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ORIGINAL ARTICLE
Year : 2020  |  Volume : 27  |  Issue : 1  |  Page : 54-58

Feasibility study of prospective audit, intervention and feedback as an antimicrobial stewardship strategy at the Lagos University Teaching Hospital


1 Department of Community Health and Primary Care, Faculty of Clinical Sciences, College of Medicine, University of Lagos, Lagos, Nigeria
2 Department of Paediatrics, Faculty of Clinical Sciences, College of Medicine, University of Lagos, Lagos, Nigeria
3 Department of Medical Microbiology and Parasitology, Faculty of Basic Medical Sciences, College of Medicine, University of Lagos, Lagos, Nigeria

Correspondence Address:
Dr. Alero Ann Roberts
Department of Community Health and Primary Care, Faculty of Clinical Sciences, College of Medicine, University of Lagos, Lagos
Nigeria
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Source of Support: None, Conflict of Interest: None


DOI: 10.4103/npmj.npmj_115_19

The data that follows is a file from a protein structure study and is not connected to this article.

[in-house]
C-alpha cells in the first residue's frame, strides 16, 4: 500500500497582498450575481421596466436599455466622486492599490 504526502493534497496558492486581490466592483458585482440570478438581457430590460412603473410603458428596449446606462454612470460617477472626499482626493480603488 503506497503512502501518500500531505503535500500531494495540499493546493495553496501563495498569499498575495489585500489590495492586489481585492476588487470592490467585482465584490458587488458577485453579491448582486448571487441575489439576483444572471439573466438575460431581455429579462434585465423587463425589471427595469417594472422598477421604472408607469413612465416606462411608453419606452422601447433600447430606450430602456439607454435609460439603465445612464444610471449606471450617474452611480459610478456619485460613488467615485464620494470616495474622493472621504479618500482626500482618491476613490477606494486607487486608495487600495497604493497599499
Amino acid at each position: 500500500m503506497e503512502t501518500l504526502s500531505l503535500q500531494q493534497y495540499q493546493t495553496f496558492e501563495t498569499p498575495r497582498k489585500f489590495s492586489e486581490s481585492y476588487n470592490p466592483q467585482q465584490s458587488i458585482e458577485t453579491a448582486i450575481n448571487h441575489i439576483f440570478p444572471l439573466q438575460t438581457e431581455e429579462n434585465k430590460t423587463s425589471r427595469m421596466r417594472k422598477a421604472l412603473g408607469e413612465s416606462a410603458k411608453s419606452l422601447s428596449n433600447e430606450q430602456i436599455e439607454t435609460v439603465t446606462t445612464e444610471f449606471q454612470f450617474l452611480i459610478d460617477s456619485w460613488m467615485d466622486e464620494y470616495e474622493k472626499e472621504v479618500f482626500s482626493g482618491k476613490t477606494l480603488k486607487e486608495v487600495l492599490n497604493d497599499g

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Background: Antimicrobial resistance, a global problem, is mostly a consequence of misuse or overuse of antimicrobials. This study sought to audit the compliance to hospital antimicrobial policy and determine the ability of medical students to carry out audits. Methodology: This was a retrospective study to determine compliance with departmental policies in the preceding 2 months in the Children's Emergency Room (ChER) using a checklist. The primary outcome was to determine the rational use of antibiotics. The secondary outcomes were to determine whether the de-escalation of antibiotic, change from intravenous to oral or change in prescriptions were performed in line with culture results based on the departmental policy. Results: The records of 450 children who attended ChER of Lagos University Teaching Hospital in January and February 2018 were retrieved for this study, of which 279 (62.0%) were prescribed antimicrobials. A suspected or confirmed diagnosis of infection was made in 214 (76.6%) of the patients, significantly highest in the infant age group (P = 0.03). Cultures were taken from 94 patients (33.7%), and although not statistically significant, cultures were mostly taken from neonatal patients aged <28 days (20/49, 40.8%). Applying the criteria, compliance with departmental guidelines was found in 111 (39.8%) of the cases. Conclusion: We found that the use of antimicrobials was judged unnecessary in 17.2% of the patients seen in ChER. There was a poor practice of collecting samples for culture before prescribing antibiotics. Prospective audit and feedback is feasible and it can be done with medical students who will report their findings to consultants and other doctors knowledgeable in principles of antimicrobial therapy.


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